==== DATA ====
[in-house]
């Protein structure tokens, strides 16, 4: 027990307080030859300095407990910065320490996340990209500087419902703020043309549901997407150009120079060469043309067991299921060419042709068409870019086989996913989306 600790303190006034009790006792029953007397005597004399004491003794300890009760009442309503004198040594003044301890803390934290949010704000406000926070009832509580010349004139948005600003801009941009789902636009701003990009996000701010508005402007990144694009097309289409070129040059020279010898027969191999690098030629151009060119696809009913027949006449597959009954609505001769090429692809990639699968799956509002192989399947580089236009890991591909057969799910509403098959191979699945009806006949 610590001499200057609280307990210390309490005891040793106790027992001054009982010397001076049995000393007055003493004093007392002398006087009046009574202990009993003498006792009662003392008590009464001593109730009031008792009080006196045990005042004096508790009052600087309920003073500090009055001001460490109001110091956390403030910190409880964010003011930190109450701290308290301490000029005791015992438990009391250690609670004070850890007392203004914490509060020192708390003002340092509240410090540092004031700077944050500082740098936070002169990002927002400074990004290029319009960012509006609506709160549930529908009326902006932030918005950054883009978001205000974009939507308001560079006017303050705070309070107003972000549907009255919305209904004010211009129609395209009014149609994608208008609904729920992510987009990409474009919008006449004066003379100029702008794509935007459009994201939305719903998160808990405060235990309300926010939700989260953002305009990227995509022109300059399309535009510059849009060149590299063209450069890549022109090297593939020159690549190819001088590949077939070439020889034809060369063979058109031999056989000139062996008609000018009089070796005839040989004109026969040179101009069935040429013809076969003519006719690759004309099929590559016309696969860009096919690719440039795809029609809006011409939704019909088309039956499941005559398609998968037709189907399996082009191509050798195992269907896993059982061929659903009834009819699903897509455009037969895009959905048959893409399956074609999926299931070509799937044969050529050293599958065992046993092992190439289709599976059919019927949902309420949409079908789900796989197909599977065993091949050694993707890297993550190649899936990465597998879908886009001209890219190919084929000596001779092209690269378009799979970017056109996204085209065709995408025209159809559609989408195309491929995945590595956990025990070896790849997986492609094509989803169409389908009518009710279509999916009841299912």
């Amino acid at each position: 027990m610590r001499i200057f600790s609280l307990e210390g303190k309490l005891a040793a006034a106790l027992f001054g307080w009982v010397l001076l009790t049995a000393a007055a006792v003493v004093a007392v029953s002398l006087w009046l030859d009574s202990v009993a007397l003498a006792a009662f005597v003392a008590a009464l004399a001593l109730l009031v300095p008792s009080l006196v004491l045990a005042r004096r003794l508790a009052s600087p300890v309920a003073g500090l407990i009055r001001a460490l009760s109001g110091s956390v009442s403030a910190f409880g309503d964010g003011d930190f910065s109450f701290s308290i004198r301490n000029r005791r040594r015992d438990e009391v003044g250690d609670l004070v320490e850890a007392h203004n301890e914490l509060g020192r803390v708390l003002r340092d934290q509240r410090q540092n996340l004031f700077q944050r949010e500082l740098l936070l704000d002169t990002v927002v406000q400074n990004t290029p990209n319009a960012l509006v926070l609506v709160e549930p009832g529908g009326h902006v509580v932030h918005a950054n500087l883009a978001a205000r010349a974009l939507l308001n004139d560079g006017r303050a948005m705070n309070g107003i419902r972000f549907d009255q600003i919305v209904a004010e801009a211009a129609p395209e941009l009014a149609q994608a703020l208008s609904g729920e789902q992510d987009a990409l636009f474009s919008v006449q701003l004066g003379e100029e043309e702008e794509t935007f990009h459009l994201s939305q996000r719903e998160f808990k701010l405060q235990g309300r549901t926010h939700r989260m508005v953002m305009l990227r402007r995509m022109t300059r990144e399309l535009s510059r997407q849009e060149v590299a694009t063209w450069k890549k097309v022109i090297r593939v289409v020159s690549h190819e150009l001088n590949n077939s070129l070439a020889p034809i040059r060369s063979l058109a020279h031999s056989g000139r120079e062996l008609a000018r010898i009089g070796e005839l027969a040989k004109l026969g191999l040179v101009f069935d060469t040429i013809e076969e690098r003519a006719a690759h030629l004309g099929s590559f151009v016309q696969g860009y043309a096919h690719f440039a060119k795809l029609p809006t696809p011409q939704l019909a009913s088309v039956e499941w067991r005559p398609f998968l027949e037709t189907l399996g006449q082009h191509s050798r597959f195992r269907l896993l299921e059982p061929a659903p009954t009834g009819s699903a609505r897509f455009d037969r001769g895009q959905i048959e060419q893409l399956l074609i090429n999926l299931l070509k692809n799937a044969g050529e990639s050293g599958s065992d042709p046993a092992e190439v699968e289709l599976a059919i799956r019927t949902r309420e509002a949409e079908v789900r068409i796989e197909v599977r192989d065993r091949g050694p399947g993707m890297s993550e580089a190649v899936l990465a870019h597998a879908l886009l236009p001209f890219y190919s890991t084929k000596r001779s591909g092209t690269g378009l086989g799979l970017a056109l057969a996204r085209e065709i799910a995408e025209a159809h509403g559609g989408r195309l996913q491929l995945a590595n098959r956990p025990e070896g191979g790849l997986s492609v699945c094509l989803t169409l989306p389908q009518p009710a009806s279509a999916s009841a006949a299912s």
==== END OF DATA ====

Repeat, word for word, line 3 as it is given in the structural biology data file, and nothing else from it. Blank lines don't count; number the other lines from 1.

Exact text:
């Amino acid at each position: 027990m610590r001499i200057f600790s609280l307990e210390g303190k309490l005891a040793a006034a106790l027992f001054g307080w009982v010397l001076l009790t049995a000393a007055a006792v003493v004093a007392v029953s002398l006087w009046l030859d009574s202990v009993a007397l003498a006792a009662f005597v003392a008590a009464l004399a001593l109730l009031v300095p008792s009080l006196v004491l045990a005042r004096r003794l508790a009052s600087p300890v309920a003073g500090l407990i009055r001001a460490l009760s109001g110091s956390v009442s403030a910190f409880g309503d964010g003011d930190f910065s109450f701290s308290i004198r301490n000029r005791r040594r015992d438990e009391v003044g250690d609670l004070v320490e850890a007392h203004n301890e914490l509060g020192r803390v708390l003002r340092d934290q509240r410090q540092n996340l004031f700077q944050r949010e500082l740098l936070l704000d002169t990002v927002v406000q400074n990004t290029p990209n319009a960012l509006v926070l609506v709160e549930p009832g529908g009326h902006v509580v932030h918005a950054n500087l883009a978001a205000r010349a974009l939507l308001n004139d560079g006017r303050a948005m705070n309070g107003i419902r972000f549907d009255q600003i919305v209904a004010e801009a211009a129609p395209e941009l009014a149609q994608a703020l208008s609904g729920e789902q992510d987009a990409l636009f474009s919008v006449q701003l004066g003379e100029e043309e702008e794509t935007f990009h459009l994201s939305q996000r719903e998160f808990k701010l405060q235990g309300r549901t926010h939700r989260m508005v953002m305009l990227r402007r995509m022109t300059r990144e399309l535009s510059r997407q849009e060149v590299a694009t063209w450069k890549k097309v022109i090297r593939v289409v020159s690549h190819e150009l001088n590949n077939s070129l070439a020889p034809i040059r060369s063979l058109a020279h031999s056989g000139r120079e062996l008609a000018r010898i009089g070796e005839l027969a040989k004109l026969g191999l040179v101009f069935d060469t040429i013809e076969e690098r003519a006719a690759h030629l004309g099929s590559f151009v016309q696969g860009y043309a096919h690719f440039a060119k795809l029609p809006t696809p011409q939704l019909a009913s088309v039956e499941w067991r005559p398609f998968l027949e037709t189907l399996g006449q082009h191509s050798r597959f195992r269907l896993l299921e059982p061929a659903p009954t009834g009819s699903a609505r897509f455009d037969r001769g895009q959905i048959e060419q893409l399956l074609i090429n999926l299931l070509k692809n799937a044969g050529e990639s050293g599958s065992d042709p046993a092992e190439v699968e289709l599976a059919i799956r019927t949902r309420e509002a949409e079908v789900r068409i796989e197909v599977r192989d065993r091949g050694p399947g993707m890297s993550e580089a190649v899936l990465a870019h597998a879908l886009l236009p001209f890219y190919s890991t084929k000596r001779s591909g092209t690269g378009l086989g799979l970017a056109l057969a996204r085209e065709i799910a995408e025209a159809h509403g559609g989408r195309l996913q491929l995945a590595n098959r956990p025990e070896g191979g790849l997986s492609v699945c094509l989803t169409l989306p389908q009518p009710a009806s279509a999916s009841a006949a299912s």